Dick’s ques­tion was per­fect for a be­gin­ning gradu­ate stu­dent be­cause, al­though it did not fol­low im­me­di­ately from Kolyva­gin’s proof, it was very much amen­able to the meth­ods that had been in­tro­duced, and solv­ing it did not pose in­su­per­able bar­ri­ers. Yet it also ad­mits nat­ur­al vari­ants that are sig­ni­fic­antly more dif­fi­cult and in­ter­est­ing. My fa­vor­ite one is what if the ima­gin­ary quad­rat­ic field is re­placed by a real quad­rat­ic field? Dick’s prob­lem re­mains open in this set­ting. My fre­quent ob­sess­ing about it is un­doubtedly what led me, a dec­ade later, to the no­tion of Stark–Hee­gn­er points over ring class fields of real quad­rat­ic fields [e3]. And in 2010, Vic­tor Rot­ger and I answered the real quad­rat­ic ana­logue of Dick’s ques­tion in the more tract­able set­ting of ana­lyt­ic rank 0 [e6]. Namely, we showed that the \( \chi \)-part of the Mor­dell–Weil group of an el­lipt­ic curve is fi­nite when the as­so­ci­ated \( L \)-series does not van­ish, for \( \chi \) a ring class char­ac­ter of a real quad­rat­ic field. The meth­od we fol­lowed dif­fers sub­stan­tially from Kolyva­gin’s and is closer in spir­it to ap­proaches of Coates–Wiles and of Kato, with an im­port­ant fur­ther in­put from Dick’s own ideas on di­ag­on­al cycles and triple product \( L \)-func­tions. Ul­ti­mately, sev­er­al of my most sig­ni­fic­ant math­em­at­ic­al con­tri­bu­tions have their gen­es­is in the mod­est “warm-up ex­er­cise” that Dick pro­posed to Massimo and me in the spring of 1989.

As a more sub­stan­tial thes­is prob­lem, Dick then asked me to re­flect on Kolyva­gin’s meth­od in light of the “tame re­fine­ments” of the Birch and Swin­ner­ton–Dyer con­jec­ture that had been pro­posed by Mazur and Tate around 1986. Dick’s idea was that these tame re­fine­ments would provide the ideal frame­work for un­der­stand­ing and or­gan­iz­ing Kolyva­gin’s meth­od of Euler sys­tems. Like much of what I gleaned in my con­ver­sa­tions with Dick, this in­sight was spot-on and very fruit­ful. Thanks to it, the main res­ults in my thes­is were already in place by early 1990, with a year and a half to spare be­fore gradu­ation, which made for an un­usu­ally pleas­ant and re­laxed fi­nal year of gradu­ate stud­ies.

Over the last thirty years, my math­em­at­ic­al in­terests have nev­er strayed far from the dir­ec­tions that Dick opened up to me. Among the pro­jects that have giv­en me spe­cial pleas­ure over the last two dec­ades, three stand out the most. The first is a col­lab­or­a­tion with Sam­it Dasgupta [e4] and Rob Pol­lack [e5] re­volving around the Gross–Stark con­jec­ture on de­riv­at­ives of De­ligne–Ribet \( p \)-ad­ic \( L \)-func­tions at \( s=0 \), a dir­ec­tion which Sam­it has taken much fur­ther in his more re­cent work with Ma­hesh Kak­de. The second is a pro­ject with Vic­tor Rot­ger [e6] on \( p \)-ad­ic \( L \)-func­tions at­tached to triple products of mod­u­lar forms and as­so­ci­ated di­ag­on­al cycles in triple products of mod­u­lar curves, in­spired by Dick’s ex­ten­sion with Steve Kudla of the Gross–Za­gi­er for­mula to \( L \)-func­tions of auto­morph­ic forms on the product of two or­tho­gon­al groups, at­tached to quad­rat­ic spaces of di­men­sions 3 and 4. The third is an on­go­ing study with Alice Pozzi and Jan Vonk of sin­gu­lar mod­uli for real quad­rat­ic fields via the RM val­ues of ri­gid mero­morph­ic cocycles [e8], [e7]. What de­lights me the most in the lat­ter is the op­por­tun­ity it has giv­en me to re­vis­it the re­mark­ably rich and sem­in­al work of Gross and Za­gi­er on the fac­tor­iz­a­tion of dif­fer­ences of sin­gu­lar mod­uli [1], which lays the found­a­tions for their ground­break­ing work on de­riv­at­ives of \( L \)-series [2].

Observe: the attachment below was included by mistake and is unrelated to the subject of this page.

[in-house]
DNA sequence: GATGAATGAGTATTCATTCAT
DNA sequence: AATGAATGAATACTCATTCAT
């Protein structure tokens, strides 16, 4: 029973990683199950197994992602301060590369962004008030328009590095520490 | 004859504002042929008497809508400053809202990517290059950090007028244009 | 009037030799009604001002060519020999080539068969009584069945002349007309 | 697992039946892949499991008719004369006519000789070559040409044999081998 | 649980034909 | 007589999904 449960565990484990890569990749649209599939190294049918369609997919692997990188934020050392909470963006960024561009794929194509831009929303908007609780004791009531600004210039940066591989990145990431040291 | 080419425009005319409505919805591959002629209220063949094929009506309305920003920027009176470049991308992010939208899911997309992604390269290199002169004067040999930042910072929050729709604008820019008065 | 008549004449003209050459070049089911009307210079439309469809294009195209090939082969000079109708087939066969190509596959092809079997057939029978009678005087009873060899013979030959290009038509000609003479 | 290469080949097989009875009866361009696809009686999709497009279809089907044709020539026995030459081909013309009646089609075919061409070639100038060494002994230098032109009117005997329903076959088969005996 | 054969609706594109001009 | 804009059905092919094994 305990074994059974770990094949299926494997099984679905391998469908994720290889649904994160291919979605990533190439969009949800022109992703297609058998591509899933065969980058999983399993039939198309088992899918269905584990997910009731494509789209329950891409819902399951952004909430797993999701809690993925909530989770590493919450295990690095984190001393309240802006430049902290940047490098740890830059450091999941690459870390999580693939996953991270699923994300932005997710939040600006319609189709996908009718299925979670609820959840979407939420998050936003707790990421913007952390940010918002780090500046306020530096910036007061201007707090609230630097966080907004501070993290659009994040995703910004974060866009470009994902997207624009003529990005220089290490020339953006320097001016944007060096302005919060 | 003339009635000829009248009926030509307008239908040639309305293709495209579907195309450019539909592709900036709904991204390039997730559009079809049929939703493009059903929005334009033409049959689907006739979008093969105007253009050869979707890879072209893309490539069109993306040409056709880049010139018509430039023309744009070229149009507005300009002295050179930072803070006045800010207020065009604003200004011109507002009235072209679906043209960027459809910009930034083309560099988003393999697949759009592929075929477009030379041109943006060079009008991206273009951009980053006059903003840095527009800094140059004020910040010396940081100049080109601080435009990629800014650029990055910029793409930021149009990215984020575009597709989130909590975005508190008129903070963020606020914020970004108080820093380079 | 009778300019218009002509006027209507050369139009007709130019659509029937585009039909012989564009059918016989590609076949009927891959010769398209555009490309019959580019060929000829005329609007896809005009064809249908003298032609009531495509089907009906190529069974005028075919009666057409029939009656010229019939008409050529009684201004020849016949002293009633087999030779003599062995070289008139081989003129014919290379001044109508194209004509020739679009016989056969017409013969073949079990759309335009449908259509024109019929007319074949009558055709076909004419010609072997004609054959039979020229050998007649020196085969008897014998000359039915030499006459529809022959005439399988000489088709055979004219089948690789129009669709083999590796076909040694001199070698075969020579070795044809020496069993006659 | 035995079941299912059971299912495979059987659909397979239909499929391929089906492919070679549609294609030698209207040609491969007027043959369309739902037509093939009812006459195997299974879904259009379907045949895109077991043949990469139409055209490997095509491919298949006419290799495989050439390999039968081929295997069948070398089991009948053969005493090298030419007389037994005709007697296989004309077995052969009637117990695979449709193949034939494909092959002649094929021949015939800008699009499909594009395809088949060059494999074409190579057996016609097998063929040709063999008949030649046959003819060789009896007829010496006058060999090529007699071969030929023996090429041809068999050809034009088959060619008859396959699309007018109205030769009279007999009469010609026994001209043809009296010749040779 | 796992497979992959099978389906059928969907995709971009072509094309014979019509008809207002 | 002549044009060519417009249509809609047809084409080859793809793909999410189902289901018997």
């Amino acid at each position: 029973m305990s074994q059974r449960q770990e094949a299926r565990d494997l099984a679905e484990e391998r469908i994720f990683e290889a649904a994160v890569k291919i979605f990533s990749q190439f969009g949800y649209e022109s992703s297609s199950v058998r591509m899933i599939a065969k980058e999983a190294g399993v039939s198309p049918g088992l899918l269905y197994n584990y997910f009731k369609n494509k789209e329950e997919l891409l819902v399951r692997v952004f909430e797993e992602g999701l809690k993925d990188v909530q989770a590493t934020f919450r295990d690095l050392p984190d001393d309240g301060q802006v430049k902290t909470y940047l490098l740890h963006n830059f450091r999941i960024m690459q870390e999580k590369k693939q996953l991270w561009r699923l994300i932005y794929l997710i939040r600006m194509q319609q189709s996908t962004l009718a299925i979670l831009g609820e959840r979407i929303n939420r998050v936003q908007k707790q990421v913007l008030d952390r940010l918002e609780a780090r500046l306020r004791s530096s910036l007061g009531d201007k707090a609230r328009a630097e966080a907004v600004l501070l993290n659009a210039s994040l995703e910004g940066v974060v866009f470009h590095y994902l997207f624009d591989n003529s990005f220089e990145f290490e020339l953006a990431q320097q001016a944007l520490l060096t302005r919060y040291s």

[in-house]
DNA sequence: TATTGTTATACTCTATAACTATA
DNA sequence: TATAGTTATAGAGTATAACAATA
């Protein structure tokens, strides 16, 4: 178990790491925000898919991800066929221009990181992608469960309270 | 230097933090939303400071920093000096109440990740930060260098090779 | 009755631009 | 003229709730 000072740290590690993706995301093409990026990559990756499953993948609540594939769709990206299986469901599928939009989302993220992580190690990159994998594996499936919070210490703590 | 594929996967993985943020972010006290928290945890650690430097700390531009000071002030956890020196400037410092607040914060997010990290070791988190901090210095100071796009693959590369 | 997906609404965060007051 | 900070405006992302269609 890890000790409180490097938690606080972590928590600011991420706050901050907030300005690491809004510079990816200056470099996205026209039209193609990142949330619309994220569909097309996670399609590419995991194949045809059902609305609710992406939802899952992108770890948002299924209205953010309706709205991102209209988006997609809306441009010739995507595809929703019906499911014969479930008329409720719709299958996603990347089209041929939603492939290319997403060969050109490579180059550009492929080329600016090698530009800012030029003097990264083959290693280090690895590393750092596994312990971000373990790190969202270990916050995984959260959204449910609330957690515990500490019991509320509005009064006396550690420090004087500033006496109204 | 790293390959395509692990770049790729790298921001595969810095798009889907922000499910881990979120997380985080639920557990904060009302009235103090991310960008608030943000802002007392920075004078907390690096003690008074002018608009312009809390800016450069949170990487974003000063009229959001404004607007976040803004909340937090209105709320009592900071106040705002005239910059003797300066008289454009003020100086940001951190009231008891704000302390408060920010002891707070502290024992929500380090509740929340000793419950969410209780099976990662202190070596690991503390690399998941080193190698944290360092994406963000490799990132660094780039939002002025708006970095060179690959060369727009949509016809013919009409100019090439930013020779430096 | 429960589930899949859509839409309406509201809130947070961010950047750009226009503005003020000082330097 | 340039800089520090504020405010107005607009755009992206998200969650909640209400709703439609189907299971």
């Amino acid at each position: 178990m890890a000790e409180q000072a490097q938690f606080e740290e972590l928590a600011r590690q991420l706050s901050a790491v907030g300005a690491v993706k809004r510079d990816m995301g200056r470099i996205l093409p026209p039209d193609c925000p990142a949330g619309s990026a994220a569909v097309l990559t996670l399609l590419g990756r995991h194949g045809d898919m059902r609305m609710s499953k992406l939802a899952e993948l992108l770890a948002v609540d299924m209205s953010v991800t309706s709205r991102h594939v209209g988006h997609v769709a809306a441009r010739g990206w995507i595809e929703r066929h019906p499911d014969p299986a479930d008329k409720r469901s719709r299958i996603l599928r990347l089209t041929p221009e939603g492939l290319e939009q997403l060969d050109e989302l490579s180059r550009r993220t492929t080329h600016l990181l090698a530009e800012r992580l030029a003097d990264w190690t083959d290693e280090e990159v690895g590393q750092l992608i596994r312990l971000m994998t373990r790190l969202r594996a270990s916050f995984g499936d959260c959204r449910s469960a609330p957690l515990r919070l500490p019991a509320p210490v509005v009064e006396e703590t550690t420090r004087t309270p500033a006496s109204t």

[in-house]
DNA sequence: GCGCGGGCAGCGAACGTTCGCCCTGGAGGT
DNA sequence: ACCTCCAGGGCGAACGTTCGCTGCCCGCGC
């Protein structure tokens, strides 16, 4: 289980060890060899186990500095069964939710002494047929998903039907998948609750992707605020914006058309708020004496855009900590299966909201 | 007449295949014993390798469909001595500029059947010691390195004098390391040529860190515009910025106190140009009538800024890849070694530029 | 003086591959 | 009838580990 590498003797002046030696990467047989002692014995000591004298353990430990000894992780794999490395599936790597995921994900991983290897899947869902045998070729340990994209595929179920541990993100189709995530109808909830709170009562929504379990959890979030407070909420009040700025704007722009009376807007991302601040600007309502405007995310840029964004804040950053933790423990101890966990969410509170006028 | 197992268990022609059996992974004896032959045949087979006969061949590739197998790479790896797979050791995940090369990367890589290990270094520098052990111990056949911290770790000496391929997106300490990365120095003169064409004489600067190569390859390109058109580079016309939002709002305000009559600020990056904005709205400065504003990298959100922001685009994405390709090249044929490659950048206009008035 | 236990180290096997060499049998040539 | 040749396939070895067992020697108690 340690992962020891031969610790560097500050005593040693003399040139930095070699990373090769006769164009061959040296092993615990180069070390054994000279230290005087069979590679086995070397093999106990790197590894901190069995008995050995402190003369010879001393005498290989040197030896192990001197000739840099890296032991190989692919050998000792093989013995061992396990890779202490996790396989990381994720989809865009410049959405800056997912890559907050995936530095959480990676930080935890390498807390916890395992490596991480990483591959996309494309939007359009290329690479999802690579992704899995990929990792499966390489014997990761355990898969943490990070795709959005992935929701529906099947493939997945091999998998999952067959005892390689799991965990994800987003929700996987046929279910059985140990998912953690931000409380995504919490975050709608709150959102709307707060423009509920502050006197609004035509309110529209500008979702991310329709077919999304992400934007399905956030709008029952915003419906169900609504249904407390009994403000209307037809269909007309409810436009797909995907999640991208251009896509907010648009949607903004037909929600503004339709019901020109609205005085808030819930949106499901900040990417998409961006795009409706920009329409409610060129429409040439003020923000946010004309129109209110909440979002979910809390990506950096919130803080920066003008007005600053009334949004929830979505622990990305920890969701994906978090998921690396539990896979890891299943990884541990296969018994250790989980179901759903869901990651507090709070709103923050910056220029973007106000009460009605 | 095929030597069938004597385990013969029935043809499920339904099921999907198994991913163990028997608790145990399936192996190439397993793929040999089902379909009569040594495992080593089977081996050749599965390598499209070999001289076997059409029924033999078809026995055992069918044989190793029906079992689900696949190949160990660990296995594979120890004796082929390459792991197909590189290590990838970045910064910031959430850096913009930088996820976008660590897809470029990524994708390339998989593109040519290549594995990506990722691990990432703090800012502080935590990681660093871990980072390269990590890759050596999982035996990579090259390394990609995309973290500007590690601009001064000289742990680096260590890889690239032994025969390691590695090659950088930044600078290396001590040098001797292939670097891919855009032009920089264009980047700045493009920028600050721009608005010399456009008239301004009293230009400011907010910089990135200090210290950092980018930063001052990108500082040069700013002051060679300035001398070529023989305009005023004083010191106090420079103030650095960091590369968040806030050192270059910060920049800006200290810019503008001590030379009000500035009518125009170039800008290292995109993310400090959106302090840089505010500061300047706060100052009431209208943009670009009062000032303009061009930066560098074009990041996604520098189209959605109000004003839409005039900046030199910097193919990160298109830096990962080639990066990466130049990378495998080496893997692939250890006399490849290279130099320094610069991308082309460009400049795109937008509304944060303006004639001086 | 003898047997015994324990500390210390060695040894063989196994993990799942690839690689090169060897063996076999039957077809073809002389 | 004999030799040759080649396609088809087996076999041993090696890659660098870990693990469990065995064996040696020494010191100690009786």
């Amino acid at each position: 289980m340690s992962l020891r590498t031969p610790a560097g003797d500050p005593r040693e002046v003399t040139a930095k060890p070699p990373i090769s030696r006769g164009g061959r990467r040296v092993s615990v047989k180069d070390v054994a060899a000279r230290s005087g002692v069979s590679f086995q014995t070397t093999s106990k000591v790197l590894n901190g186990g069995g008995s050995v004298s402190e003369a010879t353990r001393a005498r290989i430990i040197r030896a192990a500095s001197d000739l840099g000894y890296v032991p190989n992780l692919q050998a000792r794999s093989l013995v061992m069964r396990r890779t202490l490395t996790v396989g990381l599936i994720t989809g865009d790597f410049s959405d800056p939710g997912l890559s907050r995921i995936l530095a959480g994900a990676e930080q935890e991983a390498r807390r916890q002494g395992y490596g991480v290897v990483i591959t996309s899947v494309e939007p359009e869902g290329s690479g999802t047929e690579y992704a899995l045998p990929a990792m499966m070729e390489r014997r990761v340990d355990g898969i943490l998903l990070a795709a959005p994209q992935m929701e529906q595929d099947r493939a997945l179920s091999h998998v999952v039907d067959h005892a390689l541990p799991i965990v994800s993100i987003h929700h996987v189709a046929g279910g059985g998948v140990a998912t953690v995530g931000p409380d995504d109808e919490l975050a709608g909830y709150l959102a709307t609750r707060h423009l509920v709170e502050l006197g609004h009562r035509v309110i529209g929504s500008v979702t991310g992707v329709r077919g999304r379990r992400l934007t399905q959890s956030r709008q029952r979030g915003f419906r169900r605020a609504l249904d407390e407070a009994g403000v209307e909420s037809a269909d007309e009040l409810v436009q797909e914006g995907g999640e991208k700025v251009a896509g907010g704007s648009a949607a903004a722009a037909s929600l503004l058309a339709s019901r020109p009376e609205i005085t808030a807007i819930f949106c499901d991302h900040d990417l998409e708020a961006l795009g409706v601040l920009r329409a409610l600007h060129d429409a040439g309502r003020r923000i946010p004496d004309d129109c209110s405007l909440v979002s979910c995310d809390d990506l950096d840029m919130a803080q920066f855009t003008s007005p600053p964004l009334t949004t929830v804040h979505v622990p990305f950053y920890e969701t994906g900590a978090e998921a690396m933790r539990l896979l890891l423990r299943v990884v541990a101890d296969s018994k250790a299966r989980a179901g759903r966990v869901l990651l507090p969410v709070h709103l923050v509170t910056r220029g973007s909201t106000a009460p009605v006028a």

Like all Har­vard gradu­ate stu­dents, and per­haps even more than most, I was in awe of my su­per­visor, and some­what in­tim­id­ated by him. Be­cause I saw him as an in­tel­lec­tu­al fath­er fig­ure more than as a friend, we nev­er be­came very close. Yet the im­pact he has had on me is tre­mend­ous. In the words of Ral­ph Waldo Emer­son, “Our chief want in life is some­body who will make us do what we can.” As a ment­or, Dick ac­com­plished this su­perbly. His ex­ample has guided me and his ideas have in­spired me throughout my math­em­at­ic­al life, and for this I am im­mensely grate­ful to him.

Henri Dar­mon wrote his PhD from 1987 to 1991 at Har­vard Uni­versity un­der the su­per­vi­sion of Dick Gross. His most not­able con­tri­bu­tions aim to ex­tend the the­ory of com­plex mul­ti­plic­a­tion to real quad­rat­ic and oth­er non-CM fields. He is cur­rently a Dis­tin­guished James Mc­Gill Pro­fess­or at Mc­Gill Uni­versity.


[1] B. H. Gross and D. B. Za­gi­er: “On sin­gu­lar mod­uli,” J. Reine An­gew. Math. 355 (1985), pp. 191–​220. Ded­ic­ated to J.-P. Serre. MR 772491 Zbl 0545.​10015 article

[2] B. H. Gross and D. B. Za­gi­er: “Hee­gn­er points and de­riv­at­ives of \( L \)-series,” In­vent. Math. 84 (1986), pp. 225–​320. To John Tate. This work ex­pands on a short note pub­lished in C. R. Acad. Sci., Par­is 297 (1983). Part II was pub­lished in Math. Ann. 278 (1987). MR 833192 Zbl 0608.​14019 article

[3] B. H. Gross: “Kolyva­gin’s work on mod­u­lar el­lipt­ic curves,” pp. 235–​256 in \( L \)-func­tions and arith­met­ic (Durham, UK, 30 June–11 Ju­ly 1989). Edi­ted by J. Coates and M. J. Taylor. Lon­don Math­em­at­ic­al So­ci­ety Lec­ture Note Series 153. Cam­bridge Uni­versity Press, 1991. MR 1110395 Zbl 0743.​14021 incollection

[4] B. H. Gross and S. S. Kudla: “Heights and the cent­ral crit­ic­al val­ues of triple product \( L \)-func­tions,” Com­pos. Math. 81 : 2 (1992), pp. 143–​209. MR 1145805 Zbl 0807.​11027 article